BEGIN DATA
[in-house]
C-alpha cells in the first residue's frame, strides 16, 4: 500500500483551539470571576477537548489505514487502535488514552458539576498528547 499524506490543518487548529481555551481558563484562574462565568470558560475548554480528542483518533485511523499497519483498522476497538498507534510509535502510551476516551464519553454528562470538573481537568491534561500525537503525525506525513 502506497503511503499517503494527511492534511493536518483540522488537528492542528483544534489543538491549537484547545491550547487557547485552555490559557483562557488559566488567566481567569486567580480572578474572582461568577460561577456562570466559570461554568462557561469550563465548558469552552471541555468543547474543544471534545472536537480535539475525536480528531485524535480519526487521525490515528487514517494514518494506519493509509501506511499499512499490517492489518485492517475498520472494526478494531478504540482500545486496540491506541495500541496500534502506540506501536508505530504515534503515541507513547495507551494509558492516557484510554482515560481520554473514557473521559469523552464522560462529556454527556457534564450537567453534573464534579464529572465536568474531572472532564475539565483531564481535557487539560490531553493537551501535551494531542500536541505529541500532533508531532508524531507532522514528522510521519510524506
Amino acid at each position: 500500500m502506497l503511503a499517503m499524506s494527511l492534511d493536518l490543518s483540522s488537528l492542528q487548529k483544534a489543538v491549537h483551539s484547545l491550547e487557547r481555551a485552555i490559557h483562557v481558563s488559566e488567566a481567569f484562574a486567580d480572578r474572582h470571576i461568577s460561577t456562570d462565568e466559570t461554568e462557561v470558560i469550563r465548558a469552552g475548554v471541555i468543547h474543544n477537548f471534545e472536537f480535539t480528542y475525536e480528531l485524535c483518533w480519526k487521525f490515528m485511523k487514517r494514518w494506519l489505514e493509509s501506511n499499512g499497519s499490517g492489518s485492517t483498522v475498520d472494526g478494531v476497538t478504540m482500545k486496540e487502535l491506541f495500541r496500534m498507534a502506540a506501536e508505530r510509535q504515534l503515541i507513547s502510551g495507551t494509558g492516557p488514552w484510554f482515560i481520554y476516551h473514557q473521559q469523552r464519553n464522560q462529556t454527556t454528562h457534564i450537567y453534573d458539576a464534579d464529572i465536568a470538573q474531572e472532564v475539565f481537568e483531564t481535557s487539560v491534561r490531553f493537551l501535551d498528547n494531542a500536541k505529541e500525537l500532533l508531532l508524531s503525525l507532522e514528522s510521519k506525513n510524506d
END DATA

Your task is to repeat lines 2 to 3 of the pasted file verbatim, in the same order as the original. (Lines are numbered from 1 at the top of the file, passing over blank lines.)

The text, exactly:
C-alpha cells in the first residue's frame, strides 16, 4: 500500500483551539470571576477537548489505514487502535488514552458539576498528547 499524506490543518487548529481555551481558563484562574462565568470558560475548554480528542483518533485511523499497519483498522476497538498507534510509535502510551476516551464519553454528562470538573481537568491534561500525537503525525506525513 502506497503511503499517503494527511492534511493536518483540522488537528492542528483544534489543538491549537484547545491550547487557547485552555490559557483562557488559566488567566481567569486567580480572578474572582461568577460561577456562570466559570461554568462557561469550563465548558469552552471541555468543547474543544471534545472536537480535539475525536480528531485524535480519526487521525490515528487514517494514518494506519493509509501506511499499512499490517492489518485492517475498520472494526478494531478504540482500545486496540491506541495500541496500534502506540506501536508505530504515534503515541507513547495507551494509558492516557484510554482515560481520554473514557473521559469523552464522560462529556454527556457534564450537567453534573464534579464529572465536568474531572472532564475539565483531564481535557487539560490531553493537551501535551494531542500536541505529541500532533508531532508524531507532522514528522510521519510524506
Amino acid at each position: 500500500m502506497l503511503a499517503m499524506s494527511l492534511d493536518l490543518s483540522s488537528l492542528q487548529k483544534a489543538v491549537h483551539s484547545l491550547e487557547r481555551a485552555i490559557h483562557v481558563s488559566e488567566a481567569f484562574a486567580d480572578r474572582h470571576i461568577s460561577t456562570d462565568e466559570t461554568e462557561v470558560i469550563r465548558a469552552g475548554v471541555i468543547h474543544n477537548f471534545e472536537f480535539t480528542y475525536e480528531l485524535c483518533w480519526k487521525f490515528m485511523k487514517r494514518w494506519l489505514e493509509s501506511n499499512g499497519s499490517g492489518s485492517t483498522v475498520d472494526g478494531v476497538t478504540m482500545k486496540e487502535l491506541f495500541r496500534m498507534a502506540a506501536e508505530r510509535q504515534l503515541i507513547s502510551g495507551t494509558g492516557p488514552w484510554f482515560i481520554y476516551h473514557q473521559q469523552r464519553n464522560q462529556t454527556t454528562h457534564i450537567y453534573d458539576a464534579d464529572i465536568a470538573q474531572e472532564v475539565f481537568e483531564t481535557s487539560v491534561r490531553f493537551l501535551d498528547n494531542a500536541k505529541e500525537l500532533l508531532l508524531s503525525l507532522e514528522s510521519k506525513n510524506d